We’ve all been there.
Student loans to help pay for tuition.
Overusing your credit cards to pay for expensive Christmas gifts, vacations you couldn’t afford to pay cash, or overspending in general.
When I started my post-doc (more years ago than I like to think), I had just moved to the US and borrowed $6000 at 10.4% (!) to buy a used car. Paying nearly $200 per month wasn’t easy on a $31,000 salary. Especially when that salary also needed to pay the rent and put food for four on the table.
I know the financial and psychological toll of owing money.
If you too struggle with too much debt, what’s the best way to pay it all off?
It turns out there are two “best ways” to do it, and your personality determines which one is right for you.
Think of money like a river, with interest like a current you have to overcome. To pay off debt, you have to paddle against that current. If you don’t paddle fast enough, the current will carry you further and further downstream. In financial terms, if you pay less than the interest on what you owe, you fall deeper and deeper into debt.
There really are two best strategies for paying off your debt.
- The most financially efficient: Pay the minimum on all your debts except the one with the highest interest rate. That highest-interest debt is your “target debt” until it’s paid off, so pay as much extra as you can to kill it off as quickly as you can. Once that target is paid off, add the amount you’ve been paying against it to the next-highest-interest debt, which is your next target debt. Once that one is also paid off, keep moving down the list to the next-highest-interest debt until you’ve paid off all your debts.
- The easiest to stick with psychologically: Pay the minimum on all your debts except the one with the lowest balance, which is your first target debt. Pay as much more as you can on that one until it’s paid off. Then, add what you’ve been paying against that debt to your next target debt, which is the next-lowest-balance debt. Keep moving down the list, tackling larger and larger balances until you’ve paid off all your debts.
If you read carefully, you noticed the two strategies are very similar. Each time you retire your current “target debt,” you add what you paid against it to your next target.
The difference is the order of picking those targets. With the first method, you target debts in order of high interest rate. In the second, you start with the lowest-balance debt and work your way up the chain of dominoes.
In both cases, as you retire more debts, you pay ever-growing amounts against your next target debt, retiring those ever more quickly.
The first method is like the kayaker choosing to fight the strongest current first, knowing it’ll get progressively easier after that. In financial terms, the quicker you pay off higher-interest debts, the less time those debts incur their higher cost.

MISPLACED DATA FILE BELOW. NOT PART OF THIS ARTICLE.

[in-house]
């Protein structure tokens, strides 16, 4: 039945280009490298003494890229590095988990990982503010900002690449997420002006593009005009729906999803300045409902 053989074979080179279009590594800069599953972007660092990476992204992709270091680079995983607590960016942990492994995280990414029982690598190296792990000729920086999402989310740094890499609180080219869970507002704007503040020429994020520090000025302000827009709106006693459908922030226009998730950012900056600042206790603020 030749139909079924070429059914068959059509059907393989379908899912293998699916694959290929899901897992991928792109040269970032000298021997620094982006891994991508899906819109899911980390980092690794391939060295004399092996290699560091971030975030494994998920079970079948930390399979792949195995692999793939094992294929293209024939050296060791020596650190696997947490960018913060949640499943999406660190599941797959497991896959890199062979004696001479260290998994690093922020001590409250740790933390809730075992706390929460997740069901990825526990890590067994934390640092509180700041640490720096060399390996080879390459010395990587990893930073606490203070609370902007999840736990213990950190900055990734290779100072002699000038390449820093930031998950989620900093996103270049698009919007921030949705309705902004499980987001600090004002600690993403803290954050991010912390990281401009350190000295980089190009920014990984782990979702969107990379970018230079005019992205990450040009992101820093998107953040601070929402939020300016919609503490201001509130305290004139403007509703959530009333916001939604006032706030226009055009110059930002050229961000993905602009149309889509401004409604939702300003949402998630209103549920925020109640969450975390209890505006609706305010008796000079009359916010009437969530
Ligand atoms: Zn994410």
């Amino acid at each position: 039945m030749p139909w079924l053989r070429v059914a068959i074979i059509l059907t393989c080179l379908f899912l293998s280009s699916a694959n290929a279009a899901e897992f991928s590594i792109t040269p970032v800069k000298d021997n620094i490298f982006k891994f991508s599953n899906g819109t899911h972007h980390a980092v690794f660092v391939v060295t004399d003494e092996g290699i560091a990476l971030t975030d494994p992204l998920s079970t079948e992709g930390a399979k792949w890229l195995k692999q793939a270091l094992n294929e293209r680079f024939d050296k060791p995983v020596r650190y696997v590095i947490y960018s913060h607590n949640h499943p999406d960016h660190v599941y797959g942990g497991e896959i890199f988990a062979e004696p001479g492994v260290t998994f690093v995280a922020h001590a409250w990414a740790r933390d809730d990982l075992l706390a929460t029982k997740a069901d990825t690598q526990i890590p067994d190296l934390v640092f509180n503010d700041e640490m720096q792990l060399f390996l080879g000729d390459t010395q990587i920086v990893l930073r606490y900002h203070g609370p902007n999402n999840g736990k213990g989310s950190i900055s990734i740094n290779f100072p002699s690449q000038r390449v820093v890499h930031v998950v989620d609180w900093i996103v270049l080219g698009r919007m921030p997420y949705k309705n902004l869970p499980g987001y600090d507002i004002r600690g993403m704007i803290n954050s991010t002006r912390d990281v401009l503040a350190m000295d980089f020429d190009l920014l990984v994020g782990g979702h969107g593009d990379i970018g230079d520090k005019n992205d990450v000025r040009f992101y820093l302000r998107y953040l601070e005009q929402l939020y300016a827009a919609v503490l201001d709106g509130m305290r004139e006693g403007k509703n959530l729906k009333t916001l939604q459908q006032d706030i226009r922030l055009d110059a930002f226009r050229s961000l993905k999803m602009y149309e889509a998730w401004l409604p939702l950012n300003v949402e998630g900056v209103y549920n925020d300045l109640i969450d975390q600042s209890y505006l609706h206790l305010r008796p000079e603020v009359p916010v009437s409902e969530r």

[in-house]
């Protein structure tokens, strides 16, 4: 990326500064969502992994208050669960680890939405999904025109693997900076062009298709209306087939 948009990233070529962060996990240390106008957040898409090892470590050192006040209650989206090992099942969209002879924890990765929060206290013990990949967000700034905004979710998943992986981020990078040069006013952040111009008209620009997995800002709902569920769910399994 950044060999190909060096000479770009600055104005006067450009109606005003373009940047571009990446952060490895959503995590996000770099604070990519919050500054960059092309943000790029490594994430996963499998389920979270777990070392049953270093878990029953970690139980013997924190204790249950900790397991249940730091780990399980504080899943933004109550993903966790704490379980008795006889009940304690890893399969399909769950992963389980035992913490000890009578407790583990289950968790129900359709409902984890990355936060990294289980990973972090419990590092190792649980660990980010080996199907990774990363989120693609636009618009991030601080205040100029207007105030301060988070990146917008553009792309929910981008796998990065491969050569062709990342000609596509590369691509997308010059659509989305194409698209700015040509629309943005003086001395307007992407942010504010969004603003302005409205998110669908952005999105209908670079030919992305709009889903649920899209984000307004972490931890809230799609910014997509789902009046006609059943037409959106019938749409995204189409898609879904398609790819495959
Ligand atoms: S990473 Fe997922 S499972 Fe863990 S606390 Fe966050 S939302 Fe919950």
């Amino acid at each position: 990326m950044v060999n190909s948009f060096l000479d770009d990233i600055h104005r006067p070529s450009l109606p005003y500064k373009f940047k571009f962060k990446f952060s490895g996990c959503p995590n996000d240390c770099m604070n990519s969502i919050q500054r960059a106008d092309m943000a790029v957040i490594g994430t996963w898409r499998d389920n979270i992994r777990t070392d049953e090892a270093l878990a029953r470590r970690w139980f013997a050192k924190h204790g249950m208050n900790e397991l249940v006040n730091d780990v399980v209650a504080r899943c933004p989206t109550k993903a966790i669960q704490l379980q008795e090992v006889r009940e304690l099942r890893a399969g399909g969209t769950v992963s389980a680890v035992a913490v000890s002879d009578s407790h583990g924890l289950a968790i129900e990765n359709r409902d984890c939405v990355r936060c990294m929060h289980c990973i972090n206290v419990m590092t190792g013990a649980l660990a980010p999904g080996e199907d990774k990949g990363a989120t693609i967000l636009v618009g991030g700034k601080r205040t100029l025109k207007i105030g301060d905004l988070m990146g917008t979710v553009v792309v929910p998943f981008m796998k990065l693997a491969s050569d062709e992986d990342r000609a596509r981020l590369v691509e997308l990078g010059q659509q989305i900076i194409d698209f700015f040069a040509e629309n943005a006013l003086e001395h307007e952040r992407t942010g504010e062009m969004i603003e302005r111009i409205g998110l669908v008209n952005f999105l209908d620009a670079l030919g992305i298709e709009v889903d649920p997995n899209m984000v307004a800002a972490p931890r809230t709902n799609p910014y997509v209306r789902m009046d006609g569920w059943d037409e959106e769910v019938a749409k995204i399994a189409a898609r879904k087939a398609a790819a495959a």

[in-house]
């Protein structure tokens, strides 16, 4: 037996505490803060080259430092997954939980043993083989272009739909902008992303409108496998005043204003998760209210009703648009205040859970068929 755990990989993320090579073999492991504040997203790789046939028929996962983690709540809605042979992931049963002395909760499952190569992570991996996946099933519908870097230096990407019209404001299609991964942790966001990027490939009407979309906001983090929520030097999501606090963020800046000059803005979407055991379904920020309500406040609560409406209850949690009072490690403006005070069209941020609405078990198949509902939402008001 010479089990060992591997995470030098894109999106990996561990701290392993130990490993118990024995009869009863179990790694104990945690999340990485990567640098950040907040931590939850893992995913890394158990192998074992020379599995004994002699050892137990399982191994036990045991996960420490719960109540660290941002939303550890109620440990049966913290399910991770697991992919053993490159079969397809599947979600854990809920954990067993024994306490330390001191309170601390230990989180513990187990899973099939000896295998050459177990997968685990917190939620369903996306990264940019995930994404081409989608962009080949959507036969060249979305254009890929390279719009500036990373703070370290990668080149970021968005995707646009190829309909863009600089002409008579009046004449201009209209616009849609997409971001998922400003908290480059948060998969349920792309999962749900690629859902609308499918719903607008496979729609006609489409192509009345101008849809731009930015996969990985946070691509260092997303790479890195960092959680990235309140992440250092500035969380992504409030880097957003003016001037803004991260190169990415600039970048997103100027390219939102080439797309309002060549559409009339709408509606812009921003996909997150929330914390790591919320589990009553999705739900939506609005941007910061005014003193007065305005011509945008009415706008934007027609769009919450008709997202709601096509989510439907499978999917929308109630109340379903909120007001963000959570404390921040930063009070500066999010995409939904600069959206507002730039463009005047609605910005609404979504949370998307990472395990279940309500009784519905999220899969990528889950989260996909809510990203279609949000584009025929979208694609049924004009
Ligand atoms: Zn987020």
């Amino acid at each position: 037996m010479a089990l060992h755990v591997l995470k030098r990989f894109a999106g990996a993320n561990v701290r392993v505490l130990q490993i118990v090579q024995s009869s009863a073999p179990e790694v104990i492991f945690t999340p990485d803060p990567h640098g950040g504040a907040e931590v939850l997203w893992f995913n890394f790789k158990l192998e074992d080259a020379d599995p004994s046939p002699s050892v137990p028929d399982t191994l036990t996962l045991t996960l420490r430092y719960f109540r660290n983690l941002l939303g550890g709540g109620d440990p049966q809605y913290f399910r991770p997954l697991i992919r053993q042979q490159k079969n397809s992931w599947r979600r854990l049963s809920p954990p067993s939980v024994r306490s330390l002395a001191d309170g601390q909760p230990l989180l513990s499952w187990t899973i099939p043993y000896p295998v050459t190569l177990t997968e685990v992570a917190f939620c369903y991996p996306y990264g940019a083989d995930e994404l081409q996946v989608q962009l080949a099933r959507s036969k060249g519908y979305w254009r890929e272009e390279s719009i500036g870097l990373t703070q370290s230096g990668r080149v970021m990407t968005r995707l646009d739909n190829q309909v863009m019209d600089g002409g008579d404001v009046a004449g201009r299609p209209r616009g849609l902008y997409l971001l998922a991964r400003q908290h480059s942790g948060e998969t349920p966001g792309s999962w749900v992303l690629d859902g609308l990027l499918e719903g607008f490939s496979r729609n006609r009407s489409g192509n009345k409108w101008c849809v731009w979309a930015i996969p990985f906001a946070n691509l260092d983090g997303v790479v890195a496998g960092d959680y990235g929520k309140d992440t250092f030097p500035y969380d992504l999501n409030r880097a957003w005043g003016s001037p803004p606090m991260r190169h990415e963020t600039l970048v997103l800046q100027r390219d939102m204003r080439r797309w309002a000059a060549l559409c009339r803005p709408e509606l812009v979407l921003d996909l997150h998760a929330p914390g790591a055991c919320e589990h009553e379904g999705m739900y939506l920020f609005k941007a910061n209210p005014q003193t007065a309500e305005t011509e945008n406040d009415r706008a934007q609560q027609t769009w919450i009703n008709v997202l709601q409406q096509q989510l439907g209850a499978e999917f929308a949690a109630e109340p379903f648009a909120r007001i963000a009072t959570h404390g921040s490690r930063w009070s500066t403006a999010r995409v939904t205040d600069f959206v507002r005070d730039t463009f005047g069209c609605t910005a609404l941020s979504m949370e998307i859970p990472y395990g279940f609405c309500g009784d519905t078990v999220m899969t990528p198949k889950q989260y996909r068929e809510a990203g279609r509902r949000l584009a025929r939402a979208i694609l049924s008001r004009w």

The second method is like our kayaker working on the easiest current first. This lets him build up his paddling skill and endurance, making it easier to tackle stronger currents later.
If you were a robot or computer, the first strategy would always win. However, most people find the second strategy easier to stick with. Behavioral finance research shows you’re more likely to keep up with a difficult program if you experience early success.
To choose which method is best for you, ask yourself, “Am I disciplined enough to stay the course even if I don’t see the evidence of success (retiring a debt) early, or am I more likely to stick with it if I have such an early success?”
If you feel disciplined enough to stick with the harder rowing, choose the first method, targeting the highest-interest debt first. This will minimize your overall interest cost.
However, if you’re not sure of your discipline, target the lowest-balance debt first. That’s because it’s worth paying a bit more interest if it keeps you paddling until you reach your target.
So, which method is right for you?
Opher Ganel has set up several successful small businesses, including a consulting practice supporting NASA and government contractors. His most recent venture is a financial strategy service for professionals, especially mental health providers.
This article is intended for informational purposes only, and should not be considered financial advice. You should consult a financial professional before making any major financial decisions.
Originally published at https://www.wealthtender.